Violence prevention starts at Pittsburgh hospital with gunshot victims

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A program that tries to curb violence by introducing at-risk gunshot victims to counselors in the hospital room has been quietly working on a startup basis in Pittsburgh for the past six months as it seeks foundation funding to get fully up and running.

The effort is patterned after Caught in the Crossfire, which began in Oakland, Calif., in 1994.

"We've got everything in place," Steven M. Albert, a professor at the University of Pittsburgh's Graduate School of Public Health, said Tuesday. "We're doing it right now. We're waiting on some funding."

Mr. Albert is working with Richard Garland, a visiting instructor at the school, to reduce violence in Pittsburgh.

They were among five co-authors of a study released Tuesday that classified nearly a third of the city's 42 homicides last year as involving or possibly involving "peer conflict" -- a type, the study argues, that could have been prevented by such methods as hospital intervention.

Mr. Garland formerly ran Allegheny County's defunct violence prevention program, One Vision One Life. That program tried hospital-based interventions on a small scale. But the effort was hampered by a lack of data, services and follow-up, Mr. Garland said.

"It was a little unstructured," recalled Alan Murdock, an Air Force colonel working as a trauma surgeon at UPMC Presbyterian. Dr. Murdock trained in Pittsburgh. He knew Mr. Garland through One Vision One Life and became taken with the idea of hospital-based intervention.

"We're really trying to grab the family in the process," Dr. Murdock said.

Under the Pittsburgh program, a hospital worker asks if a gunshot victim is willing to speak with a counselor. The immediate goal is to keep the peace. The long-term goal is to improve the lot of the victim, the family and the community.

"We talk to him. We talk to his associates. We talk to his family, whoever, and see what we can come up with. This isn't going to be a one-shot deal that we're going to have one conversation and that'll fix the problem. This will be a laborious process," Mr. Garland said.

The program might be most successful with people shot as a result of "peer conflict" -- disputes over drugs, money, power and respect -- rather than gang conflict.

Mr. Albert and Mr. Garland believe there is a general perception that most Pittsburgh homicides stem from gang violence. That's not so, they say. In fact, just three deaths involved gangs, they found. And understanding the difference between gang violence and "peer conflict" violence could lead to different preventive solutions.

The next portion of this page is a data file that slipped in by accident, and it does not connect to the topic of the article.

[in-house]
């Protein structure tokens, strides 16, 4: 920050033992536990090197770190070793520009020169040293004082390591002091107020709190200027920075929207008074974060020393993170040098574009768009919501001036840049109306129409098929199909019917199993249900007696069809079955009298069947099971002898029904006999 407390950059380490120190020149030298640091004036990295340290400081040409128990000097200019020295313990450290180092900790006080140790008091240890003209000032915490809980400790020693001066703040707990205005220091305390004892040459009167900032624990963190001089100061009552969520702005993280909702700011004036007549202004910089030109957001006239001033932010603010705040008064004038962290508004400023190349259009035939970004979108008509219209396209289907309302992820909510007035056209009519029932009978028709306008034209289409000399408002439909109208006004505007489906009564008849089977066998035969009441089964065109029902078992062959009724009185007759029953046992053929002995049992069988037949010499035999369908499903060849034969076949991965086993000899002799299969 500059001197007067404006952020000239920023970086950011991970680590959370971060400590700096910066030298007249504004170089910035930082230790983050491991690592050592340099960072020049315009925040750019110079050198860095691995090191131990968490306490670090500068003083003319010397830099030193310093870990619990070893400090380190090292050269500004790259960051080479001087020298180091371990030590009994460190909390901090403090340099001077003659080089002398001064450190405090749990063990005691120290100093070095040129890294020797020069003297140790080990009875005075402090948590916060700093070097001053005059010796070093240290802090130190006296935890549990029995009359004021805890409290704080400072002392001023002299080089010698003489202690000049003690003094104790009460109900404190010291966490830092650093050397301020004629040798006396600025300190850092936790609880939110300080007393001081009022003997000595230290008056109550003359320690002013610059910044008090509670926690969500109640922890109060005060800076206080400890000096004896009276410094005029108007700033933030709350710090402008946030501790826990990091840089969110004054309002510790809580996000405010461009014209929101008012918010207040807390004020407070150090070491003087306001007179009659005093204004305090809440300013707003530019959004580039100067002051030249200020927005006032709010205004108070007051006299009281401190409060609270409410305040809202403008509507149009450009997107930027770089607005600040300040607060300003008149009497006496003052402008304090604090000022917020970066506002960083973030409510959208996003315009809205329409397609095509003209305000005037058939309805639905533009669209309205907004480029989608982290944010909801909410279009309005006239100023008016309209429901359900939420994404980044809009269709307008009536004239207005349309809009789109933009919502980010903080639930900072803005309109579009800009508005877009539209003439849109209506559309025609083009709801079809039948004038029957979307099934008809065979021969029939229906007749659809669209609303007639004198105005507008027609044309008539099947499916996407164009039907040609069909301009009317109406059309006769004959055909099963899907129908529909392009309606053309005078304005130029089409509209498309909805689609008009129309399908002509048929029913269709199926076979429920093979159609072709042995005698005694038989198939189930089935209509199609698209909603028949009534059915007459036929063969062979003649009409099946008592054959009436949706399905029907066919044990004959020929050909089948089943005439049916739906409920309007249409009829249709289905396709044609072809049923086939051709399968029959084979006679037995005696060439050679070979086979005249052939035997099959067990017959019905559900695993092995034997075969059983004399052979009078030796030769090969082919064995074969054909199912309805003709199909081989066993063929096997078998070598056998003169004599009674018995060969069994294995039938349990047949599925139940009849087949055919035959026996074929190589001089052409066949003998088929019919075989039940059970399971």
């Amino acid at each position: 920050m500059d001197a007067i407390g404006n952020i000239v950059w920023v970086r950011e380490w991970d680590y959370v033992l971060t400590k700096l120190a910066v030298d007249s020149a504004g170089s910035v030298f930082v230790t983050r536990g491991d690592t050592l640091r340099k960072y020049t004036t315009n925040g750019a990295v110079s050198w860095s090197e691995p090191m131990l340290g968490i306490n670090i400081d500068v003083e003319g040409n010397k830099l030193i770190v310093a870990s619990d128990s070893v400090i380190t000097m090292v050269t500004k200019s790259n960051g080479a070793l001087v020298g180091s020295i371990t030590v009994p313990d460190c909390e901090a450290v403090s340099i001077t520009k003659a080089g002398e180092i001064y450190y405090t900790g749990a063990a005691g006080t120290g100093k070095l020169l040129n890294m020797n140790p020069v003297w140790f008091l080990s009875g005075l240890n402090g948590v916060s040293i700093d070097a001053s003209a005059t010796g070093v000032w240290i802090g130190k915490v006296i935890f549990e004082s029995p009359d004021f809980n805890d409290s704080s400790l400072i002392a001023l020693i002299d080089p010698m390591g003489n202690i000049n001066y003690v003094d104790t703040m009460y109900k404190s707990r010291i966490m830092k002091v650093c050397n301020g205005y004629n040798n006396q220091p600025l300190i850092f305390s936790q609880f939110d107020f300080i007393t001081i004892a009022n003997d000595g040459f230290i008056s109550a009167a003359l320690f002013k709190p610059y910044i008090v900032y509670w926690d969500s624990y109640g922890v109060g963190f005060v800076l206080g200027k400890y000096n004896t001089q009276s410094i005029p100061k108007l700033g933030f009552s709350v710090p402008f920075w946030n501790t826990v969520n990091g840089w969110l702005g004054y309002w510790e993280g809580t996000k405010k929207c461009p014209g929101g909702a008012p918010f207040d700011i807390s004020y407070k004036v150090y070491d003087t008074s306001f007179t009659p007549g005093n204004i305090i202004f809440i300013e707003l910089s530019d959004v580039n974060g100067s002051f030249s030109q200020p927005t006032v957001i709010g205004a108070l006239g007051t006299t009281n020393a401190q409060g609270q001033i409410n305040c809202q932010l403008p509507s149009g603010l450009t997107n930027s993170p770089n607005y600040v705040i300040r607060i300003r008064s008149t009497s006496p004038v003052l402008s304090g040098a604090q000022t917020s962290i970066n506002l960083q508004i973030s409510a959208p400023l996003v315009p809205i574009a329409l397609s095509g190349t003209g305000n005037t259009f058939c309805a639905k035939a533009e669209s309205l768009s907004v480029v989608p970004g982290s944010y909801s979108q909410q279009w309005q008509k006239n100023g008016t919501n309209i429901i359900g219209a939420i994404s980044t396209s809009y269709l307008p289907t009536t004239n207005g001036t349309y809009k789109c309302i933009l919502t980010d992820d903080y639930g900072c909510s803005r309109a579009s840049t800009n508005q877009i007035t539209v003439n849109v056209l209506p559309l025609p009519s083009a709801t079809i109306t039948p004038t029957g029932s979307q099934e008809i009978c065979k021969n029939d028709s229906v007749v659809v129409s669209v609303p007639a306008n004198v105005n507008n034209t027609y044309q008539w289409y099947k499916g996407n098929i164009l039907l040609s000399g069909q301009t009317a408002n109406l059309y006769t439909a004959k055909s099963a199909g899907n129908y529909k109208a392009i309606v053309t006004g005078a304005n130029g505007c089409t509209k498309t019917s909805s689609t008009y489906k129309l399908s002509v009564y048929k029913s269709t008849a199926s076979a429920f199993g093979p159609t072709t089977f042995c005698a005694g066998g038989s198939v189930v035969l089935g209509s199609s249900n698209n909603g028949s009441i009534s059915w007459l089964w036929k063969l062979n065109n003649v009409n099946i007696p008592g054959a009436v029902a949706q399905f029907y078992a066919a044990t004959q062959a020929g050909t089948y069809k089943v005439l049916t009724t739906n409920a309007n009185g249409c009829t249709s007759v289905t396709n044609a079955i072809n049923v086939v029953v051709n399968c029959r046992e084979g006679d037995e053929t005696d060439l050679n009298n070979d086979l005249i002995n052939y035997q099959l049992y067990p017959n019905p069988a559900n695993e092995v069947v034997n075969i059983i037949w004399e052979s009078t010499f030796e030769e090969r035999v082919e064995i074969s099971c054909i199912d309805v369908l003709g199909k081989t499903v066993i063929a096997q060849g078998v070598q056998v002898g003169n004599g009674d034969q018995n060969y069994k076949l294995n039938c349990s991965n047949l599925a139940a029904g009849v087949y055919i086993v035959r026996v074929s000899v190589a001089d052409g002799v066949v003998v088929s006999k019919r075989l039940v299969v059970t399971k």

"If it's gang stuff, it's harder to get in front of that," Mr. Garland said. When it comes to arguments over such points of friction as money, drugs and women, though, "cooler heads can come in between that. We can come up with different interventions."

"Perhaps a gang member may be less accepting or more resistant to this," Mr. Albert said.

A startup hospital program has been at work in Pittsburgh at UPMC Presby, UPMC Mercy, Children's Hospital of Pittsburgh of UPMC and Allegheny General Hospital for the past six months.

At AGH, for instance, trauma director Allan Philp contacts Mr. Garland if a victim arrives who might respond to outreach. He's done that roughly a half-dozen times.

"The crux of this, and one of the things that we really liked, is you've identified an at-risk population by the very fact that they're in your emergency room and operating room and they've had one of these injuries," Dr. Philp said. "And if you look at the people around them, there's another population that's potentially at risk."

Mr. Garland, a onetime gang member in Philadelphia in his youth, and his partners have the kind of street credibility that a trauma surgeon does not, Dr. Philp said. They offer counseling to try to calm the victim and those in the victim's circle.

"The question I'm going to ask is: 'Who's most likely to retaliate because of you getting shot?' " Mr. Garland said. The next step would be to have the victim call that person in an effort to stave off retaliatory violence.

Ultimately the hope is to try to change the victim's life circumstances through education and jobs. That, however, is the most expensive component and the most challenging.

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Jonathan D. Silver: jsilver@post-gazette.com, 412-263-1962 or on Twitter @jsilverpg. First Published October 15, 2013 8:00 PM


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